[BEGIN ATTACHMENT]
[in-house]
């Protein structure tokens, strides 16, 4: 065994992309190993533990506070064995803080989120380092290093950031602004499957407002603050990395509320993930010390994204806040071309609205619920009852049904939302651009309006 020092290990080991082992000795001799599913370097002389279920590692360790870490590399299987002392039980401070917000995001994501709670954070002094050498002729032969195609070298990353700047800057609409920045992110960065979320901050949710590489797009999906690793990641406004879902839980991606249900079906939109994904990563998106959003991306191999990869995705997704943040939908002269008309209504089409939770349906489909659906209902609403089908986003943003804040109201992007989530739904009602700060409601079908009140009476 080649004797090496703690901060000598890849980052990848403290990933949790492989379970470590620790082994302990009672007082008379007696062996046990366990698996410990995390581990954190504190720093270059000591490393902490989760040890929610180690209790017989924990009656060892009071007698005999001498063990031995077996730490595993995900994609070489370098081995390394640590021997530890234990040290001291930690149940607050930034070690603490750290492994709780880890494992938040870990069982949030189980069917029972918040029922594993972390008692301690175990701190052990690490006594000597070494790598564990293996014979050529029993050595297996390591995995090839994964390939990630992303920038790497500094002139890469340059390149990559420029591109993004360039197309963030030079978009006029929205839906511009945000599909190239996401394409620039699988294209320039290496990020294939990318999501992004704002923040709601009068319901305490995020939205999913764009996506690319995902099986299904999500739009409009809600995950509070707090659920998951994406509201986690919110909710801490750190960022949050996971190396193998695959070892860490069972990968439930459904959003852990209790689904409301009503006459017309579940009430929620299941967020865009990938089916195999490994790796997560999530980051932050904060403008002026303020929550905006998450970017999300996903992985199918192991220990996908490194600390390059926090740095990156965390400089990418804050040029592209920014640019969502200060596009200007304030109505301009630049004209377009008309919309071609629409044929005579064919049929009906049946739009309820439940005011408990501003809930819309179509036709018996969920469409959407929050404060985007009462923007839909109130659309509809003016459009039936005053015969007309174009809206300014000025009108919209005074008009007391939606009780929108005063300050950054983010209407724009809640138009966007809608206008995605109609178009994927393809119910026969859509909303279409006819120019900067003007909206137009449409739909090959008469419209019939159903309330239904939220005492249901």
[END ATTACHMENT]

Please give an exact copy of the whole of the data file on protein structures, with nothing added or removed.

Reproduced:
[in-house]
């Protein structure tokens, strides 16, 4: 065994992309190993533990506070064995803080989120380092290093950031602004499957407002603050990395509320993930010390994204806040071309609205619920009852049904939302651009309006 020092290990080991082992000795001799599913370097002389279920590692360790870490590399299987002392039980401070917000995001994501709670954070002094050498002729032969195609070298990353700047800057609409920045992110960065979320901050949710590489797009999906690793990641406004879902839980991606249900079906939109994904990563998106959003991306191999990869995705997704943040939908002269008309209504089409939770349906489909659906209902609403089908986003943003804040109201992007989530739904009602700060409601079908009140009476 080649004797090496703690901060000598890849980052990848403290990933949790492989379970470590620790082994302990009672007082008379007696062996046990366990698996410990995390581990954190504190720093270059000591490393902490989760040890929610180690209790017989924990009656060892009071007698005999001498063990031995077996730490595993995900994609070489370098081995390394640590021997530890234990040290001291930690149940607050930034070690603490750290492994709780880890494992938040870990069982949030189980069917029972918040029922594993972390008692301690175990701190052990690490006594000597070494790598564990293996014979050529029993050595297996390591995995090839994964390939990630992303920038790497500094002139890469340059390149990559420029591109993004360039197309963030030079978009006029929205839906511009945000599909190239996401394409620039699988294209320039290496990020294939990318999501992004704002923040709601009068319901305490995020939205999913764009996506690319995902099986299904999500739009409009809600995950509070707090659920998951994406509201986690919110909710801490750190960022949050996971190396193998695959070892860490069972990968439930459904959003852990209790689904409301009503006459017309579940009430929620299941967020865009990938089916195999490994790796997560999530980051932050904060403008002026303020929550905006998450970017999300996903992985199918192991220990996908490194600390390059926090740095990156965390400089990418804050040029592209920014640019969502200060596009200007304030109505301009630049004209377009008309919309071609629409044929005579064919049929009906049946739009309820439940005011408990501003809930819309179509036709018996969920469409959407929050404060985007009462923007839909109130659309509809003016459009039936005053015969007309174009809206300014000025009108919209005074008009007391939606009780929108005063300050950054983010209407724009809640138009966007809608206008995605109609178009994927393809119910026969859509909303279409006819120019900067003007909206137009449409739909090959008469419209019939159903309330239904939220005492249901």